Farmer, family man, and—unlikely leftist organiser. Director John Chrisstoffels has compiled a gentle portrait of an ordinary New Zealand farmer capturing extraordinary changes in global twentieth century politics.
Farmer, family man, and—unlikely leftist organiser. Bill Youren gave up a career as a lawyer to live a traditional farmer life in the back-blocks of the Hawke's Bay. He was also a zealous supporter of freedom of speech in a political environment, with the backdrop of the Cold War and the 1951 Waterfront Strike, where anyone labelled a Communist was seen as an existential threat.
Youren documented much of his work via his trusty 8mm camera, including his travels around the world and his DIY approach to farming. Youren was convinced that barriers between peoples and cultures could be removed by open dialogue and mutual respect, and he set about living his life in a way that made such dialogue possible. Youren became a champion for China in New Zealand, including exhibiting some of the cultural artefacts he obtained on his three trips to China (particularly notable in a period when people rarely travelled to China from New Zealand).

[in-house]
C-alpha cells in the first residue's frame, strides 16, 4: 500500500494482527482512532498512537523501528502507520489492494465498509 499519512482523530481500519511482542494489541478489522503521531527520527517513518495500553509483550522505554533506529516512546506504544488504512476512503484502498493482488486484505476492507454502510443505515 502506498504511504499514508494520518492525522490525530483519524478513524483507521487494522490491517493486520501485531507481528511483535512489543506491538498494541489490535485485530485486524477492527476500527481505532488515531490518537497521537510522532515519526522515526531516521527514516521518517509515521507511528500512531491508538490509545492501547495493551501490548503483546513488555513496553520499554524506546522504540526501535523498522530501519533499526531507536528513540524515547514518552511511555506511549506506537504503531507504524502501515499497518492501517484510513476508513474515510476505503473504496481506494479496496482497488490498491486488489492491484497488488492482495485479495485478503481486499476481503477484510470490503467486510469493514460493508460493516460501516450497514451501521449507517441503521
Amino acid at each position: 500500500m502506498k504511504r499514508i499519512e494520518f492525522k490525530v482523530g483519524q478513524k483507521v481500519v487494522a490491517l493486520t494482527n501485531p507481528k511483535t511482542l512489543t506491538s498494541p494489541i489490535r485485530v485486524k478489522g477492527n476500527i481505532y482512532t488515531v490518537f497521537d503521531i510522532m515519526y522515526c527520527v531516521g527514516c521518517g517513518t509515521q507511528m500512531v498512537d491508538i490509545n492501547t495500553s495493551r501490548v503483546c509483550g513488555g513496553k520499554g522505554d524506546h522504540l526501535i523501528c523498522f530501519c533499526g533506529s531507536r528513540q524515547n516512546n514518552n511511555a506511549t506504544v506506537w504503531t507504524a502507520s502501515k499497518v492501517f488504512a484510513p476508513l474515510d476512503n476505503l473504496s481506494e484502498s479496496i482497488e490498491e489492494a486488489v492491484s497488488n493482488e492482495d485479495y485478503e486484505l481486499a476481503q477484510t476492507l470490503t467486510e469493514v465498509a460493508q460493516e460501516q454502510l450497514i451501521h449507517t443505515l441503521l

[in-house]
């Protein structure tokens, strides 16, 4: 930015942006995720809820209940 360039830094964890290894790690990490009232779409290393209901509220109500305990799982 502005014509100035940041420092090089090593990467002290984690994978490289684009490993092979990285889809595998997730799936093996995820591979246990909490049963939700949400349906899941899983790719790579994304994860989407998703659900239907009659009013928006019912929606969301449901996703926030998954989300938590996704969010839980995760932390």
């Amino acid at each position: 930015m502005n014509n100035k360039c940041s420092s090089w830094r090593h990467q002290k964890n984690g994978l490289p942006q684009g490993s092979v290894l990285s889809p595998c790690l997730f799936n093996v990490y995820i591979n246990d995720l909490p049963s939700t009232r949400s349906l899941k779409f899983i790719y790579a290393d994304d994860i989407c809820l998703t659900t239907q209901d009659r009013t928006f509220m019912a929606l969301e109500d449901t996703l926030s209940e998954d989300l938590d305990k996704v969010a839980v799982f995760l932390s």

Building Bridges: Bill Youren's Vision of Peace is a fascinating account of a man who firmly supported many of the largest social movements in the twentieth century. The centrepiece of the documentary is Youren's footage from his trips to China in the 1950s. With each visit, he documents the subtle changes in how China transformed itself from the ruins of World War II and a brutal Civil War, into one of the dominant twentieth century superpowers. It also captured his growing disillusionment with the way leftist movements shifted over the course of the century. Director John Chrisstoffels has compiled a gentle portrait of an ordinary man capturing extraordinary things. — Brannavan Gnanalingam